Celebrity athletes, actors compete in Gene Upshaw Memorial Golf Classic
TRUCKEE, Calif. — Retired sports celebrities need little convincing to compete in the Gene Upshaw Memorial Golf Classic.
The annual tournament held on Monday pays tribute to the former Hall of Fame lineman, who was a close friend to many of the participants, while also raising funds for cancer care and traumatic brain injury research.
The venue isn’t shabby, either, with fresh mountain air, mild summer weather and an emerald-green course at Schaffer’s Mill Golf Club in Truckee.
“It’s a first-class tournament,” said five-time Pro Bowl running back Ricky Watters, who knew Upshaw well. “He was a great man who did some great things. It was really sad to see him go as early as he did. But I love what they are doing here for cancer and also for brain awareness. That’s obviously a serious thing with us players. So this is definitely something to get behind and be a part of.”
Upshaw, a 15-year veteran with the Oakland Raiders and later the executive director of the NFL Players’ Association, owned a second home in Truckee and frequented the North Lake Tahoe area. He died of pancreatic cancer at Tahoe Forest Hospital in August 2008.
The next year, his wife Terri helped start a fundraising celebrity golf tournament in his honor. Since that inaugural event, the Gene Upshaw Memorial Golf Classic has raised more than $825,000 for cancer research and care. The efforts also helped fund the state-of-the-art Gene Upshaw Memorial Tahoe Forest Cancer Center.
“I’m amazed we’re going into our seventh year,” Terri Upshaw said before Monday’s tournament. “We hope, fingers crossed, that we might make it over $1 million with this year’s event. All the celebrities are real excited about being able to play. It’s a fun time.”
The tournament, which was previously held at Gray’s Crossing, featured a field of more than two dozen former athletes and TV celebrities. Many of them are ex-Raider greats and regulars in the event, including Marcus Allen, Tim Brown, Raymond Chester and Tom Flores.
Others highlighting this year’s tournament included former Major League Baseball players Vida Blue, J.T. Snow, Scott Erickson and Shawn Estes, as well as actors Frankie Muniz from “Malcolm in the Middle” and Kevin Sorbo from “Hercules: The Legendary Journeys.”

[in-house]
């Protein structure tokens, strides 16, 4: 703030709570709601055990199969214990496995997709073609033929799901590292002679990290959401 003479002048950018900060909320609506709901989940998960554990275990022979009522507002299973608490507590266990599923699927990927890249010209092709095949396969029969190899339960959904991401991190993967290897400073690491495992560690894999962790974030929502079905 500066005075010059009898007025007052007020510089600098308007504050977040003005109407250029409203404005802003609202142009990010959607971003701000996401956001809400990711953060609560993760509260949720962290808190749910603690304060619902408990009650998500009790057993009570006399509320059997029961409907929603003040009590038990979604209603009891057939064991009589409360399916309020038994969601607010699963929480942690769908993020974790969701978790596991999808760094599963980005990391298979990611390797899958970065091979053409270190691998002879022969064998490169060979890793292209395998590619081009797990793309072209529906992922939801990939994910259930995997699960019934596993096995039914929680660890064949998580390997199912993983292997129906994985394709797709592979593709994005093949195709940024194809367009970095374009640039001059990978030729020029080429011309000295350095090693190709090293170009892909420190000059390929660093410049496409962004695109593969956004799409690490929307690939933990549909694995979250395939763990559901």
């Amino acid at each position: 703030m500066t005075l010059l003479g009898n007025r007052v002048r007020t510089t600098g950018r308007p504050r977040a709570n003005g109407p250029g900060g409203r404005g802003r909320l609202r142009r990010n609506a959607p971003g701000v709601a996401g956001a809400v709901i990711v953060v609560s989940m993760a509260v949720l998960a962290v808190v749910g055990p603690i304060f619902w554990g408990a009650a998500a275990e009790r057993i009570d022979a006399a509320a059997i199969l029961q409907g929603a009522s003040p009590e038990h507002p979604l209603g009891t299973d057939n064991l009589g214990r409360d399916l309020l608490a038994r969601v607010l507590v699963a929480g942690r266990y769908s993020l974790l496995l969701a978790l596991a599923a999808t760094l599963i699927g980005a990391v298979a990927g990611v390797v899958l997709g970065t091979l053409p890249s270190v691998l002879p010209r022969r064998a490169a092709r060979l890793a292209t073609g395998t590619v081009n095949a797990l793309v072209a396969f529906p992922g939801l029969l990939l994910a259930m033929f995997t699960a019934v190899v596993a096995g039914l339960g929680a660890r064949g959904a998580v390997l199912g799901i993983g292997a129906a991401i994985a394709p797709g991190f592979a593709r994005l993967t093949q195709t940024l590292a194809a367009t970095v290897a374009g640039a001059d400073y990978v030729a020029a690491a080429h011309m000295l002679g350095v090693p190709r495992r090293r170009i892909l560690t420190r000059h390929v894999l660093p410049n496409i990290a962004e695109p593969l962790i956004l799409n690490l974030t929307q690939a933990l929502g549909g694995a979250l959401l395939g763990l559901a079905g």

Former pro snowboarder Kevin Pearce and Truckee Olympic ski racer Daron Rahlves also participated, while Truckee High football coaches and players helped lend a hand.
“I get to play in a lot of these events — I call them hit-and-giggle events,” said Blue, a Cy Young-award-winning pitcher who played for both the A’s and Giants during his 17-year career. “But it’s always nice to raise a few bucks for a worthwhile cause. When you know somebody who has been affected by cancer, you really want to give your all to be a part of these things and raise money.”
With a field of mostly retired athletes, the tournament naturally gets competitive, with plenty of friendly banter before the start.
“I’m just out here to entertain. It’s not about winning here,” Allen, the Hall of Fame running back, said within earshot of Watters, who quipped with a laugh, “Yeah he doesn’t want to say anything in front of me.”
Said Brown, the soon-to-be-Hall of Fame receiver: “You always come out to compete. I always want to win. But you’ve got to be realistic about what you are, too.”
Former NFL head coach and current ESPN analyst Herm Edwards, who made the trip from his home in Carmel, had no illusions of victory.
“I’m out here for the charity and to be with all the guests. I’m not a good golfer by any stretch of the imagination. I know that,” he said. “I just like the camaraderie with all the guys. But there are some good golfers out here — like Sterling (Sharpe) and Tim (Brown). They’re serious about it and practice.”
At the end of the day, Sorbo and his group of four participating sponsors claimed the win with a low score of 102. Former NFL tight end Ted Kwalick’s team finished runner-up with a 105, and former running back Marshall Faulk’s team was third with a 106. The Brown and Sharpe gangs tied for fourth (107) and were followed by the groups with Pearce (108), then Blue and Chester (109).
Roy Tuscany and Patrick Bruce of the Truckee-based High Fives Foundation played on Pearce’s team.
“I am really excited to be here, playing with the likes of all these amazing humans, but then at the same time for an amazing cause as well,” said Tuscany, whose foundations supports action sports athletes who have suffered life-altering injuries.
“I think the cancer center really puts Truckee on the map as a very special community, just for such a small town to have such a specialized facility that does so many high-end things. So we’re super lucky, and to be able to play golf today to raise money for it makes it even better.”
In addition to rubbing shoulders with the stars and raising money for cancer, Tuscany said he also accomplished the goal he set out to achieve after learning that Muniz would be in the tournament.
“I got a picture of myself and Steve Wallace from our foundation with Frankie Muniz in the middle, and I hashtagged it ‘Malcom in the Middle.’ Seriously.”